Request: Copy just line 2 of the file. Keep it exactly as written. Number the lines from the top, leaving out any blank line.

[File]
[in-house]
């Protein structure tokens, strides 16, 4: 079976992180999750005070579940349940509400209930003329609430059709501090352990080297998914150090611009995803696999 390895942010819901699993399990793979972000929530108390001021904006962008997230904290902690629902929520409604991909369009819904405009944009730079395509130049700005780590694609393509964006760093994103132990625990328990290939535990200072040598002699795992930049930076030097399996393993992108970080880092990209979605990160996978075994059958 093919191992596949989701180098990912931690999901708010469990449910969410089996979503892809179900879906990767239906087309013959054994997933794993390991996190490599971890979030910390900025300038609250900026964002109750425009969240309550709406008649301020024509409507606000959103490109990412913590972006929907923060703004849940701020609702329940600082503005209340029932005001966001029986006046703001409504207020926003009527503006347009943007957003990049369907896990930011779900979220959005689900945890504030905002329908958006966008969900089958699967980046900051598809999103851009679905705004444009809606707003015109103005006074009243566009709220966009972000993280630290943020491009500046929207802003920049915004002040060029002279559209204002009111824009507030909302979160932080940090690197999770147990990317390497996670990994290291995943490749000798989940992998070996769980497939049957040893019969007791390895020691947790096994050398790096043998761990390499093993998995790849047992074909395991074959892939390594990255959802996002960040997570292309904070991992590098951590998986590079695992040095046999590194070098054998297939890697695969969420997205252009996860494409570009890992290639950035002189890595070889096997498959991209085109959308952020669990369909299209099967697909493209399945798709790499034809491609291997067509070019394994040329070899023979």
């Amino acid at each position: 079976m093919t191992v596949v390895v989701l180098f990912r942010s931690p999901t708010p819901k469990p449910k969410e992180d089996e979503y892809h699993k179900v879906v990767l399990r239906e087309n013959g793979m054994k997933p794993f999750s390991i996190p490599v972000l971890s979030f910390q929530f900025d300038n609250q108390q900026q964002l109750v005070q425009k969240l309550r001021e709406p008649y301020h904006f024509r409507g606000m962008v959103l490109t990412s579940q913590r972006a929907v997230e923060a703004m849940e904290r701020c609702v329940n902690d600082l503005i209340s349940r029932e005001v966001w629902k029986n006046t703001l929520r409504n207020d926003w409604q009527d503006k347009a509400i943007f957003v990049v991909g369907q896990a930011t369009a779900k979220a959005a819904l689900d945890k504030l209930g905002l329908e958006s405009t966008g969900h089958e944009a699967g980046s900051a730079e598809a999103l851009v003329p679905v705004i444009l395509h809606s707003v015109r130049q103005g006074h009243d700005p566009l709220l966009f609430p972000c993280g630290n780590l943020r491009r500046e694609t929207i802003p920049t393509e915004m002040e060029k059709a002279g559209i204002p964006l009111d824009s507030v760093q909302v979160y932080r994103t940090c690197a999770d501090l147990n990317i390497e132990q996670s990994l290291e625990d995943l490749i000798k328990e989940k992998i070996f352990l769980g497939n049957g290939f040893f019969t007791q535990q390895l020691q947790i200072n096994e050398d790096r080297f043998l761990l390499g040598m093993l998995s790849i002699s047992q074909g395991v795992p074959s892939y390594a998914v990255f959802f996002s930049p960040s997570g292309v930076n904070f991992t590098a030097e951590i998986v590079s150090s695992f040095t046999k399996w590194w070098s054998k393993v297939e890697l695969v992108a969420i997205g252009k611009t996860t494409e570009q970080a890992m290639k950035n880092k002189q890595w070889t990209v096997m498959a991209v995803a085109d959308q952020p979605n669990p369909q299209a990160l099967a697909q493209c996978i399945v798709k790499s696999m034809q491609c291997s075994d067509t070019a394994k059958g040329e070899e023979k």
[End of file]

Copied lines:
């Protein structure tokens, strides 16, 4: 079976992180999750005070579940349940509400209930003329609430059709501090352990080297998914150090611009995803696999 390895942010819901699993399990793979972000929530108390001021904006962008997230904290902690629902929520409604991909369009819904405009944009730079395509130049700005780590694609393509964006760093994103132990625990328990290939535990200072040598002699795992930049930076030097399996393993992108970080880092990209979605990160996978075994059958 093919191992596949989701180098990912931690999901708010469990449910969410089996979503892809179900879906990767239906087309013959054994997933794993390991996190490599971890979030910390900025300038609250900026964002109750425009969240309550709406008649301020024509409507606000959103490109990412913590972006929907923060703004849940701020609702329940600082503005209340029932005001966001029986006046703001409504207020926003009527503006347009943007957003990049369907896990930011779900979220959005689900945890504030905002329908958006966008969900089958699967980046900051598809999103851009679905705004444009809606707003015109103005006074009243566009709220966009972000993280630290943020491009500046929207802003920049915004002040060029002279559209204002009111824009507030909302979160932080940090690197999770147990990317390497996670990994290291995943490749000798989940992998070996769980497939049957040893019969007791390895020691947790096994050398790096043998761990390499093993998995790849047992074909395991074959892939390594990255959802996002960040997570292309904070991992590098951590998986590079695992040095046999590194070098054998297939890697695969969420997205252009996860494409570009890992290639950035002189890595070889096997498959991209085109959308952020669990369909299209099967697909493209399945798709790499034809491609291997067509070019394994040329070899023979």